The Consumer Financial Protection Bureau proposed a massive overhaul of the multibillion dollar debt-collection industry on Thursday, which would restrict collectors from calling numerous times a day, require them to have more documentation on what's owed, and give people more ability to dispute their bills.
It would be the biggest overhaul of the debt collection industry since Congress passed the Fair Debt Collections Practices Act nearly 40 years ago. Regulators estimate roughly 70 million Americans are contacted by debt collectors each year, and more Americans submit complaints to state and federal agencies about unfair or deceptive practices than any other part of the consumer financial system.
"This is about bringing better accuracy and accountability to a market that desperately needs it,'' said CFPB Director Richard Cordray.
Like payday loans and so-called binding arbitration agreements — two parts of the U.S. financial system that the CFPB has proposed regulating more tightly — the new proposals from are likely to be resisted strongly by the industry and its allies in Washington.
Under the proposed rules, debt collectors would first have to more substantially prove a debt is valid before starting collection. Collectors typically find business by buying large databases of past-due loans and credit cards for pennies on the dollar, but those databases can include loans discharged in bankruptcy or some too old to legally collect.
The changes would affect only third-party debt collectors. The CFPB has yet to propose rules that would impact first-party debt collection practices, such as credit card companies and payday lenders.
Once a debt is considered valid, the new rules would limit a collector to no more than six communication attempts per week. If someone wants a collector to stop calling a certain number, such as a workplace, the new rules would make it easier to request that.
If a consumer disputes the debt's validity, the proposals would require collectors provide clearer and easier ways for that person to challenge it. That would include a proposed "tear off'' portion of a collection notice where someone can specify why the amount is wrong or why the debt is invalid, or allowing consumers to start disputing the debt over the phone. Right now, most disputes must be handled in writing.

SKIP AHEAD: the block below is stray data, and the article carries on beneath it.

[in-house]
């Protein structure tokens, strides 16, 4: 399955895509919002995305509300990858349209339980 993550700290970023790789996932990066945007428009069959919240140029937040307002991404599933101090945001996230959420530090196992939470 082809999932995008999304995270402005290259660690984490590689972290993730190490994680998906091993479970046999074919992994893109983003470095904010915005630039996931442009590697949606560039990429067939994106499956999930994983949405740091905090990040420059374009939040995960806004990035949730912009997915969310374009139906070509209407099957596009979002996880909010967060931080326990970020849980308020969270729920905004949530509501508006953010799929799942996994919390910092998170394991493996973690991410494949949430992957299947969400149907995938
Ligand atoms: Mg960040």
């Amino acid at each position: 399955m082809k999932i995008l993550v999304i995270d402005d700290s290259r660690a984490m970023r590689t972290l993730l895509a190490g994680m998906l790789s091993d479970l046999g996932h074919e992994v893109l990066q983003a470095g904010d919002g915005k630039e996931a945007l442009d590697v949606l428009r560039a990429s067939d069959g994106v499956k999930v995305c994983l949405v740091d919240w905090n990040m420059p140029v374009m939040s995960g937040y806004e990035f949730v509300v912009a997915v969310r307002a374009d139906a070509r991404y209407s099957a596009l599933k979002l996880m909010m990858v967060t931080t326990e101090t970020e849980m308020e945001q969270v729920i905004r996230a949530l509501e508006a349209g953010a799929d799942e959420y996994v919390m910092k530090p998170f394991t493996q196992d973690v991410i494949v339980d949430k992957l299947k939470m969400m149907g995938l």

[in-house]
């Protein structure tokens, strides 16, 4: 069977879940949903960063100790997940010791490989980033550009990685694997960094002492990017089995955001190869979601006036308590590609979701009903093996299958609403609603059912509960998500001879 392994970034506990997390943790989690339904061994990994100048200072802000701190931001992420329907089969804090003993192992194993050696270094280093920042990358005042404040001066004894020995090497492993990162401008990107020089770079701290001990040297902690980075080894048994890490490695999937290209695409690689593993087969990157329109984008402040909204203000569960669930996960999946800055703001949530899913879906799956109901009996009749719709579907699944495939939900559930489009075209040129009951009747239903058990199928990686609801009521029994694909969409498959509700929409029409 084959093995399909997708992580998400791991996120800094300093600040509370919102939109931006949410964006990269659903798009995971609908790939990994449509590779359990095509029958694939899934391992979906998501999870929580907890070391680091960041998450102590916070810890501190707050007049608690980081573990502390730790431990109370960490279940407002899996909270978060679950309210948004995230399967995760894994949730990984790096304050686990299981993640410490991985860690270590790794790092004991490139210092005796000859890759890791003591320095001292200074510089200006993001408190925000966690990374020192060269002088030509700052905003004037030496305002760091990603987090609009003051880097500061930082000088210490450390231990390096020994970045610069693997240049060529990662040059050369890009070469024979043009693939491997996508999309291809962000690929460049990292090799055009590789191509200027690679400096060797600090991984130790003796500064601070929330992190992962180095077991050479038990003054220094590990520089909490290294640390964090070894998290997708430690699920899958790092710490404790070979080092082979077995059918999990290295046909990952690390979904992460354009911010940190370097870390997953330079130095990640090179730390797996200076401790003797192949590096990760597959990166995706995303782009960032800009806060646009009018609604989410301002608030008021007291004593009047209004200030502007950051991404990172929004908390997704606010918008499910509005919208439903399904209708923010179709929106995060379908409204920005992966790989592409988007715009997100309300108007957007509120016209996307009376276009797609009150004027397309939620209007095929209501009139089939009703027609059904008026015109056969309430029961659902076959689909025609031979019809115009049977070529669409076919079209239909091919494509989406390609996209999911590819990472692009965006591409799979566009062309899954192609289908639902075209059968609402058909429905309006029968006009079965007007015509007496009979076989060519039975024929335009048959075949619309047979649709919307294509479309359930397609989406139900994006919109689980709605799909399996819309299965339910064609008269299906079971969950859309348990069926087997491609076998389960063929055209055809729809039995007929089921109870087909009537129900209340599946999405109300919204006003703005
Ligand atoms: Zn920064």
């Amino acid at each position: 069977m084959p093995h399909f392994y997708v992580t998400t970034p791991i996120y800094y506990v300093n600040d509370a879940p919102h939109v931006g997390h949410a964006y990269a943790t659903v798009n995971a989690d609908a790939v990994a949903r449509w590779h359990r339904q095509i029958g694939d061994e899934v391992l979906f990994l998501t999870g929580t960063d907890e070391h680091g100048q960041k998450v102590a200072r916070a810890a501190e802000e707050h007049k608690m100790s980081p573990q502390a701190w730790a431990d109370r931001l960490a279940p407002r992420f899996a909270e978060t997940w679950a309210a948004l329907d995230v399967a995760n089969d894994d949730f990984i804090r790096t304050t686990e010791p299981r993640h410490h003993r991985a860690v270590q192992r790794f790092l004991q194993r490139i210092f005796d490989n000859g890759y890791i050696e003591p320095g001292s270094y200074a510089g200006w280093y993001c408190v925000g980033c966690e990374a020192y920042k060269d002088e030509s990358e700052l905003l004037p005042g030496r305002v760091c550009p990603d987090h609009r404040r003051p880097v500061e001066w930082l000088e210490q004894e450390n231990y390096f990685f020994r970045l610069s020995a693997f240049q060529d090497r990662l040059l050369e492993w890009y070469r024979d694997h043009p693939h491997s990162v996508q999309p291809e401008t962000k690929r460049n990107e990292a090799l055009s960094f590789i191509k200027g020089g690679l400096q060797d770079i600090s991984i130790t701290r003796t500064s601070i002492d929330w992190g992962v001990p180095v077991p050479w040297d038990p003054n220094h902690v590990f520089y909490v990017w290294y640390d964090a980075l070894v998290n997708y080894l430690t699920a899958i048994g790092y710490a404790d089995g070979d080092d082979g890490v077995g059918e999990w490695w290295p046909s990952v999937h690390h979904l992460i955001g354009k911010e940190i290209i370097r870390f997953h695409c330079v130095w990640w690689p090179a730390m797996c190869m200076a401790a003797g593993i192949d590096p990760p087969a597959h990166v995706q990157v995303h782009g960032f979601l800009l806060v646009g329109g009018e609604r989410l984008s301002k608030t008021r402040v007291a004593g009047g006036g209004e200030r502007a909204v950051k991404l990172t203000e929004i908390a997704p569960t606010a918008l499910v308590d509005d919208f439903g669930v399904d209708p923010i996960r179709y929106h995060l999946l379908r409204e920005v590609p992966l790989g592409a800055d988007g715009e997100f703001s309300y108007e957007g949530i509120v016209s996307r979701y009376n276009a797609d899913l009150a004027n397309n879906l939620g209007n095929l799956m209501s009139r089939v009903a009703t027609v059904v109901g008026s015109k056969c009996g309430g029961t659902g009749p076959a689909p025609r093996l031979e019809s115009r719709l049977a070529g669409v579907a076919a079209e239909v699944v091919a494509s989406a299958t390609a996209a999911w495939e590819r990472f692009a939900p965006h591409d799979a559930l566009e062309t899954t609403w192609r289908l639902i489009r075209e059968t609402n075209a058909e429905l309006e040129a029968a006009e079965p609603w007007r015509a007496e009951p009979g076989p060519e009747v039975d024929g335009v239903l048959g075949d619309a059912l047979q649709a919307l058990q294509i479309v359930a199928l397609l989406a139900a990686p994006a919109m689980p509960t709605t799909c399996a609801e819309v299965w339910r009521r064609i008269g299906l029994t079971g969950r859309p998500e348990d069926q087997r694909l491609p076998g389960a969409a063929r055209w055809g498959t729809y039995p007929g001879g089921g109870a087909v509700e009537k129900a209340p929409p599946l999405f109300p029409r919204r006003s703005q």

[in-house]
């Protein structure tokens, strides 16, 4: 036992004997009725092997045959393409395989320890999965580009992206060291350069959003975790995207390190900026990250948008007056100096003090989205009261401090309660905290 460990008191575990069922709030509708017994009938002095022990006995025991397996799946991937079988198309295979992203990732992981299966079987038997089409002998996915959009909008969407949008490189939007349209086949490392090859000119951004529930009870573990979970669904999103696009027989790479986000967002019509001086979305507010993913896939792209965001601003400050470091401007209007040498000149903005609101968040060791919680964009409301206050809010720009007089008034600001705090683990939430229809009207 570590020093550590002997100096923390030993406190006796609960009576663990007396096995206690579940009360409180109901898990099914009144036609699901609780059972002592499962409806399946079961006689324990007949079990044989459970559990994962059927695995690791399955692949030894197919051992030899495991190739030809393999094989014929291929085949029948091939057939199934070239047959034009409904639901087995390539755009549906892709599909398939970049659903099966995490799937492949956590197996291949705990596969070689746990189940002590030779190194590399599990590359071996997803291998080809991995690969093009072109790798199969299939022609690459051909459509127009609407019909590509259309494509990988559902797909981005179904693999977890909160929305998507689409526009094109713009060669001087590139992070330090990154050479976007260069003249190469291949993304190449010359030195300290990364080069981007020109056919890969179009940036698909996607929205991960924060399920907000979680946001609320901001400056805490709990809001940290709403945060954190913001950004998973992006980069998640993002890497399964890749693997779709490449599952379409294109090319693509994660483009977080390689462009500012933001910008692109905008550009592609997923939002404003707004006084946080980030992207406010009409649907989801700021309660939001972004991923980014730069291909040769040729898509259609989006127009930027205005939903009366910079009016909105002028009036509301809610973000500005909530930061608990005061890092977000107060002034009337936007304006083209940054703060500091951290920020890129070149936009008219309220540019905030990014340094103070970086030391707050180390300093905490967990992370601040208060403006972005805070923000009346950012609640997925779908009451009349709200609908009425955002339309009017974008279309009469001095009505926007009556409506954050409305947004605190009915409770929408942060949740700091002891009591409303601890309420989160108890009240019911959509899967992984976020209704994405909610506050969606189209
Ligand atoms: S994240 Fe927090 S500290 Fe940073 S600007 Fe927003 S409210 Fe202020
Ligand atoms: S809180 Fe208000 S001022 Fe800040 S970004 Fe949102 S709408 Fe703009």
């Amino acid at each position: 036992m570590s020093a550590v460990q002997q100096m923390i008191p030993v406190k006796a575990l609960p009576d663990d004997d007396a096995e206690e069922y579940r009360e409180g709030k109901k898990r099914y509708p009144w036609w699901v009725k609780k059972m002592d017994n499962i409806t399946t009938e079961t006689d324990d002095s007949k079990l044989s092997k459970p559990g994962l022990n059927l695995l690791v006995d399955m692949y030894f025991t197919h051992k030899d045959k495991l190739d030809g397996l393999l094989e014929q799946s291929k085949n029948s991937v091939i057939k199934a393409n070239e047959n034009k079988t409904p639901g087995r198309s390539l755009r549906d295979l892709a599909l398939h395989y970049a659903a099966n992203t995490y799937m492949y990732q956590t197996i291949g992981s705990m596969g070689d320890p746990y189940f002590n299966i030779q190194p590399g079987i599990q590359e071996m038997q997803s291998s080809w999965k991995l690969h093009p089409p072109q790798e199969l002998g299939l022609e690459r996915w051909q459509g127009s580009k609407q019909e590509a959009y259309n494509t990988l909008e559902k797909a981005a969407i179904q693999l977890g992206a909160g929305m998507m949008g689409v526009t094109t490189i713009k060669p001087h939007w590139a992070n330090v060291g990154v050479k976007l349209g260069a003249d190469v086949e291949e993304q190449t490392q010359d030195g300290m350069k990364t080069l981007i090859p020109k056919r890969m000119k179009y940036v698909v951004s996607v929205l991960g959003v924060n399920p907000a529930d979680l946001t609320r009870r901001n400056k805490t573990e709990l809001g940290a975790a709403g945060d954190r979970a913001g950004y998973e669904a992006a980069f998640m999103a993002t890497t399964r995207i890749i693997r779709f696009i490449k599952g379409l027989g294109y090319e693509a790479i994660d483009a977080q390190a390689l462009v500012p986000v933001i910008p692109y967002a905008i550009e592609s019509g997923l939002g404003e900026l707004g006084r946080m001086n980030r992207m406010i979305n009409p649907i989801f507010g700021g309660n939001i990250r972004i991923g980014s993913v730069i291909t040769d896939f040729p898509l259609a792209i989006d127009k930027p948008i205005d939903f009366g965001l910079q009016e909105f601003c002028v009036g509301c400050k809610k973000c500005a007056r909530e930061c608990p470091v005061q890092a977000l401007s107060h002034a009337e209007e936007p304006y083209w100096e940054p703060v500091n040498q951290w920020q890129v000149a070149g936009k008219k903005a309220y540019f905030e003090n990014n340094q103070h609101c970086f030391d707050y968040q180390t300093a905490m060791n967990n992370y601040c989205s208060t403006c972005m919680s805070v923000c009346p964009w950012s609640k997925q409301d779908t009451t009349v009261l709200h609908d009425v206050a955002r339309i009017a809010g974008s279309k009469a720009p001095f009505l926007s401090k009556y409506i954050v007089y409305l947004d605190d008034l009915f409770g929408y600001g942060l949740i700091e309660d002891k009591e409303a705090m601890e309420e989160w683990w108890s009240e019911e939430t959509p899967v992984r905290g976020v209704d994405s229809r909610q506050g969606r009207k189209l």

Collectors would be required to pause if a consumer disputes a debt, until they collect enough evidence to substantiate it. If the debt is sold, the new collector would inherit the dispute and would still have to provide validation, the CFPB says. This would solve a major source of complaints by consumers that collectors can harass them over debts that are in dispute already.
An advocacy group praised the CFPB for tackling the issue, but said the proposal does not go far enough. Margot Saunders with the National Consumer Law Center said the rules are overly complicated and still lets debt collectors rely on databases that may be inaccurate. The CFPB proposals do not address or increase the penalties that abusive debt collectors could face.
The CFPB is also proposing a 30-day waiting period for loans tied to a person who has recently died, stopping all collection attempts from a surviving spouse or child during that period.
The agency will hold a hearing Thursday in Sacramento, California, to discuss the proposed rules. This is the first step in CFPB's rulemaking process. Once formal rules are written, likely later this year, the public will have 90 days to comment before they go into effect.